The Effects of Social Media on Teenagers (Social Effects)
The emergence of social media has changed the lives of people of all ages. But it is teenagers in particular who are exposed to the harmful effects that social media can have. Adolescence is an important period for development. It’s true that social media is useful for having easy access to the people in your life, but a teenager’s mental and social development can be impeded by communicating largely through digital means. Teens also have very impressionable minds, and they are often exposed to harmful messages that circulate throughout social media.
Whenever they’re not doing schoolwork, teens are spending extensive amounts of time scrolling on social media. They often communicate through texting and social media posts. Even phone calls are less common these days. This means that teenagers today are doing a large amount of their socializing from behind a screen. This isn’t exactly healthy for the long-term. In person communication usually presents people with many opportunities to build their social skills. They learn how to relate to people, be good listeners, as well as how to properly express their own thoughts and feelings. But a lack of face to face socializing deprives teens of these opportunities. And there is no way to add a personal touch. Body language and facial expression aren’t seen. There’s no chance for a hug or high-five, or to make eye contact while
laughing. So teens end up becoming anxious about the very idea of talking to people in person. And this anxiety can carry over into adulthood.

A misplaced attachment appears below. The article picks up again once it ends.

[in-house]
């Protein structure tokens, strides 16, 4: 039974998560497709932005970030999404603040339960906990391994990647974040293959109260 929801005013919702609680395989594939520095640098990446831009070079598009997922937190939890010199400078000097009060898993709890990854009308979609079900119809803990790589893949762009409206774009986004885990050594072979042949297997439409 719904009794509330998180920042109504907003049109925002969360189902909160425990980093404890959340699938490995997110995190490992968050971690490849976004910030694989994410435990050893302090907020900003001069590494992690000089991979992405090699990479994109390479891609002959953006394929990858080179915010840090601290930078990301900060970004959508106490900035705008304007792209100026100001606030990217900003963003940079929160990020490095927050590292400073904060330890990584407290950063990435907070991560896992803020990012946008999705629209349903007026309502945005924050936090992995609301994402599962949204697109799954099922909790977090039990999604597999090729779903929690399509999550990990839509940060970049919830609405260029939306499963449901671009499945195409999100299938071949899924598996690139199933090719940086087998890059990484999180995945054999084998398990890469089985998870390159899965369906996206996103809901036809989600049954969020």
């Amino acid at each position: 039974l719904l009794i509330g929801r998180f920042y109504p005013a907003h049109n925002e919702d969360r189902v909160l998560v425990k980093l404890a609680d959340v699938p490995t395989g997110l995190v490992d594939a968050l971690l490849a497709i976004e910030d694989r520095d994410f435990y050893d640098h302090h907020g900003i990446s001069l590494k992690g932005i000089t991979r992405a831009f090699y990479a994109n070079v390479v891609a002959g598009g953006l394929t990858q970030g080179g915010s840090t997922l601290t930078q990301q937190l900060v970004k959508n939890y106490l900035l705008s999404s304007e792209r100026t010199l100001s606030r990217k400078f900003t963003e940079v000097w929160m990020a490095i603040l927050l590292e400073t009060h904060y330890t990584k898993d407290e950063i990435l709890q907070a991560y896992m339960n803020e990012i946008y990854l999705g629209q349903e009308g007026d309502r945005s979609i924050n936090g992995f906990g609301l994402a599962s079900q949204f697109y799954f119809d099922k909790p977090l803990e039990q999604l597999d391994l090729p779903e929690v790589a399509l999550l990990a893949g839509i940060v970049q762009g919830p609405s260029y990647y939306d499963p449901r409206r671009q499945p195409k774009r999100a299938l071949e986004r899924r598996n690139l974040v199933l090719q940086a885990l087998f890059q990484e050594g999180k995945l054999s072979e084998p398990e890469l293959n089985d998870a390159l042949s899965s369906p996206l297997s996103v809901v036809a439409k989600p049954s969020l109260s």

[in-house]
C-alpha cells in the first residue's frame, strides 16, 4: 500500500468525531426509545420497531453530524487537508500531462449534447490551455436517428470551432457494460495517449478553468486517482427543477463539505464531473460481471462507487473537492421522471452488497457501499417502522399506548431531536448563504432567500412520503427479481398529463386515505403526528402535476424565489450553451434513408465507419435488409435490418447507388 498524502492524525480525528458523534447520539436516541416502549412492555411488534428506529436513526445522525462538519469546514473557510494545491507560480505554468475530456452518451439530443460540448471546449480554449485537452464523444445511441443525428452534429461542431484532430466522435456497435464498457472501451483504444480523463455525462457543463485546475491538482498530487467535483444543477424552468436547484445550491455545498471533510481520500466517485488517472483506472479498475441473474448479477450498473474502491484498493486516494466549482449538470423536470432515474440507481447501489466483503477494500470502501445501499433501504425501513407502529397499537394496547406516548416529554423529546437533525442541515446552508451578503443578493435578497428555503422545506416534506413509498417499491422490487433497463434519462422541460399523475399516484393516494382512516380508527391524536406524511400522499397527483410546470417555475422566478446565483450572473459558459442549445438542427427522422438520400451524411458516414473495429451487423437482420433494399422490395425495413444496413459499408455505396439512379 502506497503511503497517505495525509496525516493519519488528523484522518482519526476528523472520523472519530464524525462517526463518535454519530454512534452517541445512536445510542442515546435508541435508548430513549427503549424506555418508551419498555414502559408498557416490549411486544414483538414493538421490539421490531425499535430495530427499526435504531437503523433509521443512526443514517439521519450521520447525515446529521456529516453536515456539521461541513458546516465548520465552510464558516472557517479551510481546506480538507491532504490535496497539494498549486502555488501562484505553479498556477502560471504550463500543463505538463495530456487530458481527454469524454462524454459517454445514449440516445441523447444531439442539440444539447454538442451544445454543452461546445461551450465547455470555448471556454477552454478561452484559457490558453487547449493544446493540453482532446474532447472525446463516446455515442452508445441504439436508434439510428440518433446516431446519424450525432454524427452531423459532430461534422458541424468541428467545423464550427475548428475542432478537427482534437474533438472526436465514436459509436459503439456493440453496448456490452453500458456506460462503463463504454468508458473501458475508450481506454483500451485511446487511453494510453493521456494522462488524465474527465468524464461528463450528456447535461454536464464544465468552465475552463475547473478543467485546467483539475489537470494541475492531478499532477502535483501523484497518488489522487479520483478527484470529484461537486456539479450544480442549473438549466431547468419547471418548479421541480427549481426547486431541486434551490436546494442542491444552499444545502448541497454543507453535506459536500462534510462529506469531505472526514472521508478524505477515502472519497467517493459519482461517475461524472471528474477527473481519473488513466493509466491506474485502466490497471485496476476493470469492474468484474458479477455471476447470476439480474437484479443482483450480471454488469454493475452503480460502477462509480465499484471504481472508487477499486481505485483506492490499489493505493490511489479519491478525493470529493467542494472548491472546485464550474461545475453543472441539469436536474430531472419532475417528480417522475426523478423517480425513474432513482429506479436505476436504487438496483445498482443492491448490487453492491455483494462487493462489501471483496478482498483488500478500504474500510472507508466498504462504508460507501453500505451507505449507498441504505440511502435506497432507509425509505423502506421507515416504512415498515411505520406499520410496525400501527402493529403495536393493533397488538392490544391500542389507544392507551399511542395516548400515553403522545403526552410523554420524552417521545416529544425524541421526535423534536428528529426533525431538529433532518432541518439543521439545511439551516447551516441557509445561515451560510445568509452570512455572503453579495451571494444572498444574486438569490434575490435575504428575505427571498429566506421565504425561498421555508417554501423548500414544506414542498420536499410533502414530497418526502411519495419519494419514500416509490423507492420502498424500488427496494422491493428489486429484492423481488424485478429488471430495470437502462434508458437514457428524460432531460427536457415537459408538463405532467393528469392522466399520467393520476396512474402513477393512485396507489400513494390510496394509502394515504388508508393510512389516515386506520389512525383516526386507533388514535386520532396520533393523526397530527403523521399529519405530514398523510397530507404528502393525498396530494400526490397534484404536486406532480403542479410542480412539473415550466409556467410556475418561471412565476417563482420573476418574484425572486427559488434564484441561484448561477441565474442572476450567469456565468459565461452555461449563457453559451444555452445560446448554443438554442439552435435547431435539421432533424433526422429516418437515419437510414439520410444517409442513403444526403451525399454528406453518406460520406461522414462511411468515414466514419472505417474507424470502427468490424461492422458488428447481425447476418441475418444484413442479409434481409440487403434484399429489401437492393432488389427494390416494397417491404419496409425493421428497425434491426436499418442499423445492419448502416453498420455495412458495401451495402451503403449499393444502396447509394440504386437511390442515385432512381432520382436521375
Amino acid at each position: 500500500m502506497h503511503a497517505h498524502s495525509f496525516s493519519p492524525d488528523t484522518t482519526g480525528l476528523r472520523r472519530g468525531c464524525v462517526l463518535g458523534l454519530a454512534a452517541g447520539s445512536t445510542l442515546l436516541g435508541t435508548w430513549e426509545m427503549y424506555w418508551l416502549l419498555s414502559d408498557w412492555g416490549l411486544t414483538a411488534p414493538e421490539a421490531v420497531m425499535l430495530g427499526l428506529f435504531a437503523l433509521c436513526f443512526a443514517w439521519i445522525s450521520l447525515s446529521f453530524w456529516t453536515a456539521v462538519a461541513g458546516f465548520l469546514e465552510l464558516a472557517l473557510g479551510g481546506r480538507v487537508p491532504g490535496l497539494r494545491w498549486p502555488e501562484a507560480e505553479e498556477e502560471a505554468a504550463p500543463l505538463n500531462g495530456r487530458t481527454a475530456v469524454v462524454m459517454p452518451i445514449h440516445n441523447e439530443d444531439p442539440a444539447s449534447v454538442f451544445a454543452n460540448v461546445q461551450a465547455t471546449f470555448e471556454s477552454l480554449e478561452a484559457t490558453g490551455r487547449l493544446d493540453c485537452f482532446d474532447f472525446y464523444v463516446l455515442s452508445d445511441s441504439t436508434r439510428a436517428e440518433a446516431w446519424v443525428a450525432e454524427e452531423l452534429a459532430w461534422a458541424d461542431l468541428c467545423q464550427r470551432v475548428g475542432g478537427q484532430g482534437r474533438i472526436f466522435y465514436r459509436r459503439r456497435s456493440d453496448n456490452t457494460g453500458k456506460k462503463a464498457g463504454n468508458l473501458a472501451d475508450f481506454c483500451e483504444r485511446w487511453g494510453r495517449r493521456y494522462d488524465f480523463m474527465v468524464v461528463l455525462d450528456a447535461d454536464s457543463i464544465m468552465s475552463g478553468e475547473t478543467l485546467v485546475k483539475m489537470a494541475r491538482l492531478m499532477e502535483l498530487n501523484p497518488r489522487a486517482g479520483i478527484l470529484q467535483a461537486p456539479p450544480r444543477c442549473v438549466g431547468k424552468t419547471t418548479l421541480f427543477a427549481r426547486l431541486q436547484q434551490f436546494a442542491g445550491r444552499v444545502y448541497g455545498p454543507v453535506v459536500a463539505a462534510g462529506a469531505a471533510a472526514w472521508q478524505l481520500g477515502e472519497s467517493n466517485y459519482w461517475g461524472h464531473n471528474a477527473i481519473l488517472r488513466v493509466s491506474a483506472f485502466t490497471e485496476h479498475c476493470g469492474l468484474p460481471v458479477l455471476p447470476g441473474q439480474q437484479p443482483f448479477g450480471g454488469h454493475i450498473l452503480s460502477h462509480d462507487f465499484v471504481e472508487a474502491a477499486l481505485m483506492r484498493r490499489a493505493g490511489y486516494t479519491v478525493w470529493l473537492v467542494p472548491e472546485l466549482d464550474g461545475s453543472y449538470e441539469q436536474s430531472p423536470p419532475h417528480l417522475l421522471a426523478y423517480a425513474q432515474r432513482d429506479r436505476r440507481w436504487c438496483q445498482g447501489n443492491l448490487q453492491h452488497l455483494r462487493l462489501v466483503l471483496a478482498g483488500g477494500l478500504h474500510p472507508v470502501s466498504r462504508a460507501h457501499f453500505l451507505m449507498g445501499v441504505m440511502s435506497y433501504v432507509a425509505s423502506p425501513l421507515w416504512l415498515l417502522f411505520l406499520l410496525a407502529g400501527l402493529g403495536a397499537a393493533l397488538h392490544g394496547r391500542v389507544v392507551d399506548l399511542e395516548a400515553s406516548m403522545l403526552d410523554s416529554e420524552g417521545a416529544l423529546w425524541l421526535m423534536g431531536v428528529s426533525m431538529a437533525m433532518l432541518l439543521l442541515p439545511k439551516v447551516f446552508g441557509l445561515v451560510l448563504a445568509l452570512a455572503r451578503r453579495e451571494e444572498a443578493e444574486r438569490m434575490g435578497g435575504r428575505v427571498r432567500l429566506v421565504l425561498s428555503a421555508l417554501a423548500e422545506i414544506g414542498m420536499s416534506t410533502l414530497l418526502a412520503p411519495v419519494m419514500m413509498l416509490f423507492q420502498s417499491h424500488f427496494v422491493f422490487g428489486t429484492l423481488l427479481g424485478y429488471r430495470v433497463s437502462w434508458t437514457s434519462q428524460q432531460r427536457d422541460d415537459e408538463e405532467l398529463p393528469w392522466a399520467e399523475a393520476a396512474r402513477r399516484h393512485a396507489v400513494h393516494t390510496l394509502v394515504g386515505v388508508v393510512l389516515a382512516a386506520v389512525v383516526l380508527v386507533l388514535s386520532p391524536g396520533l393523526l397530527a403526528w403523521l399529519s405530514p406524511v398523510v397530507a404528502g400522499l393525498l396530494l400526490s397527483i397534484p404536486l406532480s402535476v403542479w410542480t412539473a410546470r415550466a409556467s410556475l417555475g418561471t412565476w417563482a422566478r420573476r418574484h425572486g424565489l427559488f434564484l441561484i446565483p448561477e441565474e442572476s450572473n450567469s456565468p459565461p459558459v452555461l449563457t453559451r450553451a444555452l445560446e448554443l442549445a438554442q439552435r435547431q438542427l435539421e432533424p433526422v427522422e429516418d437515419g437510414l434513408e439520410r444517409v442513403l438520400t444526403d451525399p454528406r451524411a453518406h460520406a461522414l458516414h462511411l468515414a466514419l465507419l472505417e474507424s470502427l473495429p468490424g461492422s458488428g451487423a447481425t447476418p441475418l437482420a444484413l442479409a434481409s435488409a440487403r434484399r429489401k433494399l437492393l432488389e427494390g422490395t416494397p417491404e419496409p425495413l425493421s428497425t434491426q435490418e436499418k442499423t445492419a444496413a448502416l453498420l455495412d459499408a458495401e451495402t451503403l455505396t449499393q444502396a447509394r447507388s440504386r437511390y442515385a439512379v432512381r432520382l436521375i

It’s true that social media can help teens meet other people with shared interests. But you can’t form strong bonds through a screen. Bonding requires shared experiences rather than just shared interests. And even when teens are in the company of potential friends, they still keep
scrolling on their phone instead of enjoying each other’s company. This is worrying because social skills are just like any other skill. The more you practice it, the better you will get at it. Social media can also be a barrier because conversations are much less organic. Responses
are carefully worded, and you can’t see the effect they have on the other person. For these reasons, teenagers can grow up with a lack of experience in creating and maintaining good friendships because of social media.
Teens are more likely to be bold when they can hide behind a phone or computer screen. They can become cruel and unapologetic. When there are kids that don’t fit in, or ones who are getting into disagreements with their friends, social media allows things to be blown out of
proportion. Peer acceptance is very important to teens, and the rise of social media platforms has made it easier to single kids out and gang up on each other. This tends to be more common among girls. Girls are socialized to be very aware of how they act and what they look like. This causes them to constantly compare themselves to others. When teens don’t meet their peers’ expectations of them, it results in a low self-esteem. And those with low self-esteem often put others down to feel better about themselves.
Social media also facilitates the spread of harmful messages. For example, social media sites are an environment in which alcohol-related content is frequently created and consumed by adolescents. So online portrayals of drinking on personal pages as well as unregulated alcohol
marketing on social media sites may reach underage people. And studies have shown that being exposed to pro-alcohol messages on social media has been correlated with offline alcohol behavior and risky drinking. Social media has also dramatically increased exposure to unrealistic beauty standards and body ideals. For young girls in particular, it becomes easy to compare themselves to the unrealistic ideals portrayed on social media. This is damaging to their own body image and self-esteem.
The rise of social media has clearly seen many effects, and teenagers have been particularly vulnerable to them. Once we’ve understood this impact, we can encourage teens to curb their social media usage. We can help them get involved in hobbies or after-school activities. If we can teach teenagers how to get out there and interact with the world instead of worrying about their image, they will grow up to be happier and more confident adults.